Marines sent to Haiti

Aristide quits, flees

multinational force planned

Rebellion, world pressure force Haitian president to escape into exile

`Haiti will have life and peace'

March 01, 2004|By Mark Matthews and Tom Bowman | Mark Matthews and Tom Bowman,SUN NATIONAL STAFF

WASHINGTON -- President Bush ordered hundreds of U.S. Marines to begin restoring order and serve as the vanguard for a multinational force in Haiti yesterday after the Caribbean nation's president, Jean-Bertrand Aristide, went into exile, forced out of office by a growing rebellion and intense international pressure.

Shortly after dawn yesterday, Aristide, protected by U.S. security forces, boarded a plane outside the capital, Port-au-Prince, and left the country, his final destination unknown.

The Pentagon announced last night that at the request of the new president of Haiti -- Boniface Alexandre, formerly chief justice of the country's Supreme Court -- the Marines had started moving onto the island and were to continue arriving today. "We don't have a number at this point," said a spokesman for U.S. Southern Command in Miami. Pentagon officials said at least 600 Marines would be deployed from Camp Lejeune, N.C.

The Marine force would pave the way for a multinational force approved unanimously last night by the United Nations Security Council. The troops were authorized to remain in Haiti for three months, at which point the Security Council would be prepared to establish a peacekeeping force.

Bush's order came a decade after the United States sent 20,000 troops to bolster Aristide's triumphant return to the presidency and marked the third U.S. military intervention since 1915 in Haiti, the Western Hemisphere's poorest country and a land with a history of misrule.

The dispatch of the Marines, passage of a U.N. resolution and efforts to put together an international force occurred against a backdrop of chaos in the capital after Aristide's sudden departure. Thousands of armed Aristide supporters rampaged through the streets, firing on vehicles and looting, according to news reports.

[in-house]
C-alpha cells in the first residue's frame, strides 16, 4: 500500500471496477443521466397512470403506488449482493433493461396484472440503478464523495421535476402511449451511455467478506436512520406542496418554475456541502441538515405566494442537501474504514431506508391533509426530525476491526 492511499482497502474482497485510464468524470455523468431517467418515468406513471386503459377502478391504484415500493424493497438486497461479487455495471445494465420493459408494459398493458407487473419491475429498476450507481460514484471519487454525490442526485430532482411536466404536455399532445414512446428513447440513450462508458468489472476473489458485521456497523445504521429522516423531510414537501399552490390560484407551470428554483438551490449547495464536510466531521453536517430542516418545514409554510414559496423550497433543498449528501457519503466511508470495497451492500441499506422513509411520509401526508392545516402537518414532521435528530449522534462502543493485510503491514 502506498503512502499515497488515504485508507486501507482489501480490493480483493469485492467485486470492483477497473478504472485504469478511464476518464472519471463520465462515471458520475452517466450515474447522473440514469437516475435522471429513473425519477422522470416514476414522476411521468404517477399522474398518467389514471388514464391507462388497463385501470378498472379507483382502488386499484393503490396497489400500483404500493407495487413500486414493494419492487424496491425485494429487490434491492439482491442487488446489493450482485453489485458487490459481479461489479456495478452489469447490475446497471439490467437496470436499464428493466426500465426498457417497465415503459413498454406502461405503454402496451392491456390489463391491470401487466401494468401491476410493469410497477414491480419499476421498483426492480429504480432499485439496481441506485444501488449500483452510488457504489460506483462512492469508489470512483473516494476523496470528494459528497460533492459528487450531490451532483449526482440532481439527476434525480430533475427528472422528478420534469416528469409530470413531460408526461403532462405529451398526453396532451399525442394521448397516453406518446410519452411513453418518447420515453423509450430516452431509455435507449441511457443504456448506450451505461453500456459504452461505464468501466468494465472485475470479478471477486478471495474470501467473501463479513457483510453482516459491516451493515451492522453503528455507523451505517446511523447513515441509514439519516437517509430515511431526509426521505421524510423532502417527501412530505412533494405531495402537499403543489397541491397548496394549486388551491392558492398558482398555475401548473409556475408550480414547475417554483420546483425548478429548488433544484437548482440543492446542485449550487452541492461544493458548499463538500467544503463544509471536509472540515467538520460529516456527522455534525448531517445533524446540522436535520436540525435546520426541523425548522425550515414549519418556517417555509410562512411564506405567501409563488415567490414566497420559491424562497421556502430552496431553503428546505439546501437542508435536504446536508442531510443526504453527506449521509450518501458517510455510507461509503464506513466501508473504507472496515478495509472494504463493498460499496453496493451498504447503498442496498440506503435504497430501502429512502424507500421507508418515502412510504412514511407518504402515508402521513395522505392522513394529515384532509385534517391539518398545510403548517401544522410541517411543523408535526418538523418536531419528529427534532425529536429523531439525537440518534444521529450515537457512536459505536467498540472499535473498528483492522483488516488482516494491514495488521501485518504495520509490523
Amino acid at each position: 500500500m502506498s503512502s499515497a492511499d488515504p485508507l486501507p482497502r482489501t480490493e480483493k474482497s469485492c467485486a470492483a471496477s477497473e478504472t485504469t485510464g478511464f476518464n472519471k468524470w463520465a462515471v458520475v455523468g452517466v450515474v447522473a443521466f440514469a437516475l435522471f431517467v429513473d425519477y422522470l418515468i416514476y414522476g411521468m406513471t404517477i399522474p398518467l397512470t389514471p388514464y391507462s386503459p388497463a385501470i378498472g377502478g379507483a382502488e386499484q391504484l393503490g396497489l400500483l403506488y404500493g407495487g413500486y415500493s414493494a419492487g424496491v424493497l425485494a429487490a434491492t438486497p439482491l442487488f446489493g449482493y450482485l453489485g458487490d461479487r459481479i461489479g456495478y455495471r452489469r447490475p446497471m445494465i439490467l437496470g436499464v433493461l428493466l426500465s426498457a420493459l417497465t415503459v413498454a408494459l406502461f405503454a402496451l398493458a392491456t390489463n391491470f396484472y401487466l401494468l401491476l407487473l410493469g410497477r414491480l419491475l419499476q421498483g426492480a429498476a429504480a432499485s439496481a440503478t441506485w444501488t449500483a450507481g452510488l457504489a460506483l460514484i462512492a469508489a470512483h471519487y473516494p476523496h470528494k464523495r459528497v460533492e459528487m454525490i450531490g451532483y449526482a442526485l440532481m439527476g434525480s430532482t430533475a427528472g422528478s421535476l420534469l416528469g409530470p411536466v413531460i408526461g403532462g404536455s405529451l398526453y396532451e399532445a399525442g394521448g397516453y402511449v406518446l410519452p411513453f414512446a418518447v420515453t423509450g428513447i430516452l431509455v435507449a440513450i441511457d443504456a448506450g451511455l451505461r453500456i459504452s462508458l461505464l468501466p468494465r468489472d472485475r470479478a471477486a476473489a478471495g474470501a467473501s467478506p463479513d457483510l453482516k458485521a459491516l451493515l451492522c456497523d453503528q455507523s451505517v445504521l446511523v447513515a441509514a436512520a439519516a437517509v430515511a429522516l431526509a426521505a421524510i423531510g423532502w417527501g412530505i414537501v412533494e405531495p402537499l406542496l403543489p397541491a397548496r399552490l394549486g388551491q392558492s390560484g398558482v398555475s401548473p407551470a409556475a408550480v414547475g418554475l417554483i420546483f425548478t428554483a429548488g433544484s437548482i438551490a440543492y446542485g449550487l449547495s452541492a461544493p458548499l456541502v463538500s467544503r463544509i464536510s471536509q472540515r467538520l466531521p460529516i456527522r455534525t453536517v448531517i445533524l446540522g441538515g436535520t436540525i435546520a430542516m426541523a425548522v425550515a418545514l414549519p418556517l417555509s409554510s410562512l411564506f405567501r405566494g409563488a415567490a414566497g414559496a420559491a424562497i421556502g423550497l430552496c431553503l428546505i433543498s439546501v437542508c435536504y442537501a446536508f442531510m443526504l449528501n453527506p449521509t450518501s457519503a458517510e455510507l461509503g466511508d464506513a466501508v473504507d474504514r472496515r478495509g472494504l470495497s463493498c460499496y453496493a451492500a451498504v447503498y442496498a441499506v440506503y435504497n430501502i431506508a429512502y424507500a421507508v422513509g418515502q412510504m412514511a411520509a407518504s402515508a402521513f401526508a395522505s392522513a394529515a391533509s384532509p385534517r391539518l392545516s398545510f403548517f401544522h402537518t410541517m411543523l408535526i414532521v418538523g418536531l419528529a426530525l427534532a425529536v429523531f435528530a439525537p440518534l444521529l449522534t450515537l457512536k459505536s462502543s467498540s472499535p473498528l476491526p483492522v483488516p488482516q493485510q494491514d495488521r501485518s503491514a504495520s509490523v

Rebel leader Guy Philippe, who had threatened to lay siege to the capital, told CNN that he would welcome the arrival of international troops and that his forces "don't intend to fight anymore."

"We need them," he said of the international troops. "They will have our full cooperation."

Aristide was opposed by a loose coalition of political opponents as well as an armed rebel group. It is unclear whether any political figure has sufficient backing to unify the country.

Bush gave no indication how long the Marines would remain in Haiti, but John D. Negroponte, the U.S. ambassador to the United Nations, suggested that a multinational military force could be in the country for several months, followed by a U.N. peacekeeping force.

Bush, announcing the deployment on the White House lawn, said a "new chapter" had opened in Haiti's history.

"President Aristide resigned. He has left his country," Bush said, reading a three-paragraph statement. "The constitution of Haiti is working. There is an interim president, as per the constitution, in place.

"I have ordered the deployment of Marines, as the leading element of an interim international force, to help bring order and stability to Haiti. I have done so in working with the international community. This government believes it essential that Haiti have a hopeful future."

France announced plans to send in about 200 troops based in the French West Indies to protect its citizens in Haiti, followed by 100 military police who will arrive today from France. French troops will coordinate with U.S. forces, officials said. Canada, Brazil and some Caribbean nations were expected to contribute to the international force, diplomats said.

Aristide resigned after weeks of violence that claimed up to 100 lives and hours after the White House accused the Haitian leader of failing to adhere to democratic principles and held him largely to blame for the unrest.

Aristide was elected president in 1990, overthrown in a military coup in 1991 and reclaimed the presidency in 1994 as a result of a U.S.-led military intervention that was billed as an operation to restore democracy.

But Aristide saw his stature plummet amid allegations of violent incitement and government corruption. Though he left office in 1995 at the end of his first term, he remained a force in the country, returning to power in 2000 elections that were widely viewed as flawed.

The presidency was officially transferred yesterday morning to Alexandre. Prime Minister Yvon Neptune was to remain in office, though dozens of ministers and Aristide supporters crossed the border into the Dominican Republic yesterday, seeking asylum.

In a farewell statement read by Neptune, Aristide said: "My resignation will avoid bloodshed. Life for everyone, death for no one." He said Haiti's constitution "should not drown in the blood of Haitian people. Haiti will have life and peace."

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